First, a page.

Last month, New York’s highest court took the unprecedented step of construing the New York City Human Rights Law (“NYCHRL”) more narrowly than its state and federal counterparts to bar plaintiffs’ city law disability discrimination claims. Answering a certified question from the United States Court of Appeals for the Second Circuit, the New York Court of Appeals in Makinen v. City of New York, Nos. 16-973-cv(L), 16-1080-cv(XAP), 2017 WL 4621717 (N.Y. Oct. 17, 2017) held that two former New York City Police Department (“NYPD”) officers could not sustain disability discrimination claims on the basis of “perceived untreated alcoholism,” even though such claims would be recognized under the New York State Human Rights Law (“NYSHRL”) and the Americans with Disabilities Act (“ADA”).


In 2005, the New York City Council enacted the Local Civil Rights Restoration Act which, among other things, instructed courts to construe the NYCHRL “liberally for the accomplishment of the uniquely broad and remedial purposes thereof, regardless of whether federal or New York State civil and human rights laws . . . have been so construed.” State and federal anti-discrimination laws have both been described by the New York City Council as “a floor below which [the NYCHRL] cannot fall, rather than a ceiling above which the local law cannot rise.” Since that amendment, the New York Court of Appeals had never held that the NYCHRL provides less protection than its state or federal counterparts.

The plaintiffs in Makinen were two female NYPD officers who filed suit against the NYPD, alleging that it had discriminated against them based on the NYPD’s perception that they were alcoholics. The matter proceeded to trial, and the jury found in plaintiffs’ favor. The NYPD appealed, and the Second Circuit certified the following question to the New York Court of Appeals for decision before hearing the case: “Do[es] [the NYCHRL] preclude a plaintiff from bringing a disability discrimination claim based solely on a perception of untreated alcoholism?”

New York Court of Appeals Analysis

The New York Court of Appeals answered affirmatively, holding that plaintiffs cannot bring disability discrimination claims based on a perception of untreated alcoholism under the NYCHRL. The NYCHRL defines alcoholism as a “disability” only in certain circumstances, prohibiting discrimination against “a person who (1) is recovering or has recovered and (2) currently is free of such abuse.” The NYSHRL and ADA, by contrast, provide more expansive protection for “alcoholics abusing alcohol, as well as recovering and recovered alcoholics.” While the Court acknowledged the City Council’s instructions to broadly construe the NYCHRL, it held that the plain and clear text of the statute governed its conclusion:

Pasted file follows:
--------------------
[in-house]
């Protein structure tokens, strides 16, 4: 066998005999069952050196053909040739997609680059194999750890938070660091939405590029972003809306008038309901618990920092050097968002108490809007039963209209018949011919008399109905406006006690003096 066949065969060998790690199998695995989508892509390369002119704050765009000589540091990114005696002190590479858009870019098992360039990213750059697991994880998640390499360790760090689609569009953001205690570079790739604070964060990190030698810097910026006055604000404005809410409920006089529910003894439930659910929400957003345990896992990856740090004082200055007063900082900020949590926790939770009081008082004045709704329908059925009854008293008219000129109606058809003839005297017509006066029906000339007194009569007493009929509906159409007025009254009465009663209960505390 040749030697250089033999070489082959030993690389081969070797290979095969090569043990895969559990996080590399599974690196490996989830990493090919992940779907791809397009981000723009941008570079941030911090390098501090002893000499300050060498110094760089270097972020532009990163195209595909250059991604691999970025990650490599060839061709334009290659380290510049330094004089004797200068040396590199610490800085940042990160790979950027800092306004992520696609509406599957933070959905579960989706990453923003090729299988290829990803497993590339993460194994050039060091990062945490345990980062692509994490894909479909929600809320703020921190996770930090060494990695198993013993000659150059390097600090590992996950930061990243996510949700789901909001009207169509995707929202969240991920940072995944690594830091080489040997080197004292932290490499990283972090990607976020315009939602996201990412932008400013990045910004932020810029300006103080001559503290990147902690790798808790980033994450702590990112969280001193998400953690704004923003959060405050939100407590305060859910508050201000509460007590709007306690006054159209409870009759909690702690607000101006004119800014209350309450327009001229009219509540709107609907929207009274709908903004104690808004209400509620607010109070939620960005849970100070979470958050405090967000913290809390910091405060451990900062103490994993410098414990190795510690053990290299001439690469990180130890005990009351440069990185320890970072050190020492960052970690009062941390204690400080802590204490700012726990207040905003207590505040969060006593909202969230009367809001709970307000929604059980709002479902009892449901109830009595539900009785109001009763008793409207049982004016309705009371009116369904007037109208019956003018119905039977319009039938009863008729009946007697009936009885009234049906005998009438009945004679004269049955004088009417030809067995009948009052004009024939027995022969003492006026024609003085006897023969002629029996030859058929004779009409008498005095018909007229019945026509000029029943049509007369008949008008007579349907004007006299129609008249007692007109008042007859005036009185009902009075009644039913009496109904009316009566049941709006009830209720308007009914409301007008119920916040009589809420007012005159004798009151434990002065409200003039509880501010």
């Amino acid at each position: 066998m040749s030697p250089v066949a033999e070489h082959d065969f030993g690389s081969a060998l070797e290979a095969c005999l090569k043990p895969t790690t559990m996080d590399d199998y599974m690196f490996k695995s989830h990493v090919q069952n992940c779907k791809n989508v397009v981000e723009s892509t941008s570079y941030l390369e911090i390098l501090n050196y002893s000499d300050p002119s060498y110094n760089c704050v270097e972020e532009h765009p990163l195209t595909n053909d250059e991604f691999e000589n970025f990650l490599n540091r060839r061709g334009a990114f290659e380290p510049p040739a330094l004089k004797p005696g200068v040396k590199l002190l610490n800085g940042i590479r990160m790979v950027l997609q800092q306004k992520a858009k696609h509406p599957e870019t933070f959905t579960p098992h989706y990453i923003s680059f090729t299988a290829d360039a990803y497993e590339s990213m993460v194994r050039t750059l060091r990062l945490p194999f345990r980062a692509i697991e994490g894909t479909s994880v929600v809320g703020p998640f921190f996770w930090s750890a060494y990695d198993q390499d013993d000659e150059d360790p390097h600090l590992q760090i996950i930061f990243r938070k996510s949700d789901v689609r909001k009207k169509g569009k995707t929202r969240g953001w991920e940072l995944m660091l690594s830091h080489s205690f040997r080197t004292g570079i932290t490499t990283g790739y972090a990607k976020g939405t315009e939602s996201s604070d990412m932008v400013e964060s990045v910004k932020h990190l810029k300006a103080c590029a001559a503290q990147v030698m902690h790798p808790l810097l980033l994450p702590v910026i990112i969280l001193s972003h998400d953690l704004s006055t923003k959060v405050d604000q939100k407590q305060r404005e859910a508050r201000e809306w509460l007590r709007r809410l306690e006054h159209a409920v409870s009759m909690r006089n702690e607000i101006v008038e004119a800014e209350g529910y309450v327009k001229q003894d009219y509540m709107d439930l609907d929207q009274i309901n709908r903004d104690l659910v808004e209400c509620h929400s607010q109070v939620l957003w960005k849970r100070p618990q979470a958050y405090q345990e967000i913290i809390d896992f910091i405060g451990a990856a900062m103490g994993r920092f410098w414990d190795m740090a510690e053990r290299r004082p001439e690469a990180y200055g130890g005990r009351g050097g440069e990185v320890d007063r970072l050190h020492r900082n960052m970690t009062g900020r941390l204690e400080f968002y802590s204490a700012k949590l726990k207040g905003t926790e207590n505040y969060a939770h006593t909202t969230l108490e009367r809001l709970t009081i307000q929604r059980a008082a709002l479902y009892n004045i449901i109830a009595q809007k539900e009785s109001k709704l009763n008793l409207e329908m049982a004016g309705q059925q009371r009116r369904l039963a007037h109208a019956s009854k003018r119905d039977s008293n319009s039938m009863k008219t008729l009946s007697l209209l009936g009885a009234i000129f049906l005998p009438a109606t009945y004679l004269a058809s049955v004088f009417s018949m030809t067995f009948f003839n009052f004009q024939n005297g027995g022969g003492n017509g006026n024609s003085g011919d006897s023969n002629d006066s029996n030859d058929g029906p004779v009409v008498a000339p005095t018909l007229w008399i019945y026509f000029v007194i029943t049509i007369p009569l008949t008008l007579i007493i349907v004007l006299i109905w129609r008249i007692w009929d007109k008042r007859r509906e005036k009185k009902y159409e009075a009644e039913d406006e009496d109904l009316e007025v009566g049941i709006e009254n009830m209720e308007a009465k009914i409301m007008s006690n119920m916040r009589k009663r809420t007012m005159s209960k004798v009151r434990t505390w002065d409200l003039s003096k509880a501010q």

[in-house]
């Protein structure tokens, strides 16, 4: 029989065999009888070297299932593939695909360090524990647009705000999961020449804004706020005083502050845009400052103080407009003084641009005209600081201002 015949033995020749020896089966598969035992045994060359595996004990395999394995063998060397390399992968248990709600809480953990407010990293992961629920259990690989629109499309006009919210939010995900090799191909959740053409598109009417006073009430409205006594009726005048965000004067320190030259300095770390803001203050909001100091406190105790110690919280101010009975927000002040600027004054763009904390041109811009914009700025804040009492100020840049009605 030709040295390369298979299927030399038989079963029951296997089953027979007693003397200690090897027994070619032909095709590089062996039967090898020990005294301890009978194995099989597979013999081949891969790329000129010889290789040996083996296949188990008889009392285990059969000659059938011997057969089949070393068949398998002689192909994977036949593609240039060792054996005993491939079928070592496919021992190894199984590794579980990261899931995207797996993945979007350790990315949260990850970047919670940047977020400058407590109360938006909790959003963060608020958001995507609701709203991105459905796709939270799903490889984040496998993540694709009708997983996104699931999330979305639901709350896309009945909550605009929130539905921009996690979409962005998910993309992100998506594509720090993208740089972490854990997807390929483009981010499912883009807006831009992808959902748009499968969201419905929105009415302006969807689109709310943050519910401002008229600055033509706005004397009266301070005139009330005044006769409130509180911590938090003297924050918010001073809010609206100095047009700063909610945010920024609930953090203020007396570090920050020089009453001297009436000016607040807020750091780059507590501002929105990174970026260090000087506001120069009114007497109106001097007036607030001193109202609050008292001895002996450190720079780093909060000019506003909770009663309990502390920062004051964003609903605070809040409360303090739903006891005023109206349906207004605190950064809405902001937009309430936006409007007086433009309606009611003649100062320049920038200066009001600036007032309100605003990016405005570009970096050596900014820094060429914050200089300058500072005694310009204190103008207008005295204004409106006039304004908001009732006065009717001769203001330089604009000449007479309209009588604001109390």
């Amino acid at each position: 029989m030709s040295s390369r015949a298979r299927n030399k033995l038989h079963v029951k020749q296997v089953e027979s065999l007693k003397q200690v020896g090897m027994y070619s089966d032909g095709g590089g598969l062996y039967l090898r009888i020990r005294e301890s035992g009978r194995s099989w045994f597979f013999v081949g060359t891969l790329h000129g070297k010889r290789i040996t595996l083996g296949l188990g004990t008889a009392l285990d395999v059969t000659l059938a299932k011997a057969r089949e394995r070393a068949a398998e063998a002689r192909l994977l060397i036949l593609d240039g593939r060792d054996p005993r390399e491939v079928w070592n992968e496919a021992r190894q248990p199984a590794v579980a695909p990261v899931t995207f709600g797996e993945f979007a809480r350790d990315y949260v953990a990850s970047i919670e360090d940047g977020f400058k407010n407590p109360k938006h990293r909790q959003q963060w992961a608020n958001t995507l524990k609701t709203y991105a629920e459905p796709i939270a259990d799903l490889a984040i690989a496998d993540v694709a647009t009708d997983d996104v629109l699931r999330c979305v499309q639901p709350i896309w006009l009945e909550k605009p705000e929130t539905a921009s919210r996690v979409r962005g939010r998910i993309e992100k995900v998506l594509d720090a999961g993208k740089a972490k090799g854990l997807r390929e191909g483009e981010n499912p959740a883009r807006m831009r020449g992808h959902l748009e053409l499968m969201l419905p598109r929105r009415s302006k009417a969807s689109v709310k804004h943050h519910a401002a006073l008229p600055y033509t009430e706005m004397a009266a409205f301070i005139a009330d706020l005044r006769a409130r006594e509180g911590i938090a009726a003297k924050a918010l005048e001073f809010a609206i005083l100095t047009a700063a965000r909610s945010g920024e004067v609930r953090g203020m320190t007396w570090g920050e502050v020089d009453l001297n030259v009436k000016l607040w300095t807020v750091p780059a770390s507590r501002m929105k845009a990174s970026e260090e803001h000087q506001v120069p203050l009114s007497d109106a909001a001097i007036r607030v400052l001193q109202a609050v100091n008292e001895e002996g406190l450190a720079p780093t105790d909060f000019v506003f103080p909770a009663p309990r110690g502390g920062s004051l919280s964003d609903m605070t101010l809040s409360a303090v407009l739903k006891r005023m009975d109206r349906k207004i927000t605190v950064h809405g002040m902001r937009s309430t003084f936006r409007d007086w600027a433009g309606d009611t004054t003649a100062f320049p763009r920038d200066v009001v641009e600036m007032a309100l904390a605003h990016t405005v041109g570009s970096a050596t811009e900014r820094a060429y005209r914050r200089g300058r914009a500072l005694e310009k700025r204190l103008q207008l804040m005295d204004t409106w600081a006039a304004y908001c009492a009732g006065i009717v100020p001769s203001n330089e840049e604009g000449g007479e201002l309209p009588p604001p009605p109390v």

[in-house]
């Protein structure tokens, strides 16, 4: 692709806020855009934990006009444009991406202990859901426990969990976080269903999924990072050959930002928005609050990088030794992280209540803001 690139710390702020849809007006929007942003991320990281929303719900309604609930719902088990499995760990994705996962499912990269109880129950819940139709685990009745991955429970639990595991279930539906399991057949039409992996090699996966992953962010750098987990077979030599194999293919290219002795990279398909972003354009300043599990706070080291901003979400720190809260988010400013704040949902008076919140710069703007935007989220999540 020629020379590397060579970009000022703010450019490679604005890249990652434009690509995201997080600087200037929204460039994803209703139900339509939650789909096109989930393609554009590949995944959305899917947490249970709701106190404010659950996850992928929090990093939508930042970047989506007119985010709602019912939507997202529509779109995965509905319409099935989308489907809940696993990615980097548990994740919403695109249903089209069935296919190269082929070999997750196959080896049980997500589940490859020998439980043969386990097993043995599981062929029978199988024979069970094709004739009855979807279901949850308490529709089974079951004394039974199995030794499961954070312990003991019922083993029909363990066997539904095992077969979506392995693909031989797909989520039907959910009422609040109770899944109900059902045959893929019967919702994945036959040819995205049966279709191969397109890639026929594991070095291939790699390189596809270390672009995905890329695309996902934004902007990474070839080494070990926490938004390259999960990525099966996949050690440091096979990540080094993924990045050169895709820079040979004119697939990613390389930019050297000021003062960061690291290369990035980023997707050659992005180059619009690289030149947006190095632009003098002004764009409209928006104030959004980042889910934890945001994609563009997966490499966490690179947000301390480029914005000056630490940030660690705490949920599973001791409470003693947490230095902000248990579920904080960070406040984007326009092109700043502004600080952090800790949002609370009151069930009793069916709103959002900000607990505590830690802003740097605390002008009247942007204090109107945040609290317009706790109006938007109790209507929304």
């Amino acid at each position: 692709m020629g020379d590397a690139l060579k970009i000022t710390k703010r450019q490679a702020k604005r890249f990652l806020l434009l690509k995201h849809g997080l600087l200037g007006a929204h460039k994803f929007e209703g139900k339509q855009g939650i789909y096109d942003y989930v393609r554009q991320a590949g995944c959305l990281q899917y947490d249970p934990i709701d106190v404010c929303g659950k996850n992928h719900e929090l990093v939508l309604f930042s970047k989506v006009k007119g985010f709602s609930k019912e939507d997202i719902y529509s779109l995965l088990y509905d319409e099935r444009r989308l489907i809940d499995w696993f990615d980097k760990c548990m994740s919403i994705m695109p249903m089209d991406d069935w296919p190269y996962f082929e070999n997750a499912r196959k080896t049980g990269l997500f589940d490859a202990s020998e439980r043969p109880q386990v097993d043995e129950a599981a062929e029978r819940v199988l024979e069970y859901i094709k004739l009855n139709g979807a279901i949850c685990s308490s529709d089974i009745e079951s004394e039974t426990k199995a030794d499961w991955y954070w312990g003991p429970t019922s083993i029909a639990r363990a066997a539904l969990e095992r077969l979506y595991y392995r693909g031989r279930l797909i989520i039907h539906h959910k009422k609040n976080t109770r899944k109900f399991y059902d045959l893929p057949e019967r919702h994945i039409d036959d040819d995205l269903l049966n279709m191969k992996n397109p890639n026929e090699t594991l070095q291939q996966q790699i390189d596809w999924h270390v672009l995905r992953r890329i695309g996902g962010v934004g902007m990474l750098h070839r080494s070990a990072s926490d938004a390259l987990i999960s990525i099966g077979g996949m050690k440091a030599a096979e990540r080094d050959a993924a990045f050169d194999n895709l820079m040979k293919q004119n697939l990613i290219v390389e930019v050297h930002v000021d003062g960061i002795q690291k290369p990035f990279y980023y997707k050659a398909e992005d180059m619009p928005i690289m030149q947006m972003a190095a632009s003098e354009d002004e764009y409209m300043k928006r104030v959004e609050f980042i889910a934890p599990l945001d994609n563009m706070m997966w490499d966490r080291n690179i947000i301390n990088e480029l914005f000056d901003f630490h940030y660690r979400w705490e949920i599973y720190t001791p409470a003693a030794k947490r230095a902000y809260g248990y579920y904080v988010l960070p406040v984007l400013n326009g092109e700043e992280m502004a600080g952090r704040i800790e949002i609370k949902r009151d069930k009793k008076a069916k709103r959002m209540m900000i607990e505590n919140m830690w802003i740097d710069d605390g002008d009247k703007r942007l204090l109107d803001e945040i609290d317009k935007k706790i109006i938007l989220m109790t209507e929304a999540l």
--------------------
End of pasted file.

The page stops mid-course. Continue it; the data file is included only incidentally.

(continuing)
[T]his is a rare case where through its express language, the City Council has mandated narrower coverage than the NYSHRL or the ADA. [The] requirement that the statute be construed broadly cannot apply when the NYCHRL expressly requires otherwise – we would be rewriting the NYCHRL, not merely giving it a broad reading to effectuate its remedial anti-discrimination purpose.

Considerations for Employers

Although employees may not now assert disability discrimination claims under the NYCHRL based on perceived alcoholism as a result of this decision, New York employers should remember that such alleged discrimination is already prohibited by the NYSHRL and ADA. Moreover, it is likely that the City Council will amend the NYCHRL to include this category of discrimination. Consequently, employers should review their policies and practices to ensure compliance with all applicable laws prior to taking any actions with respect to employees who may have suspected substance abuse or alcohol addiction.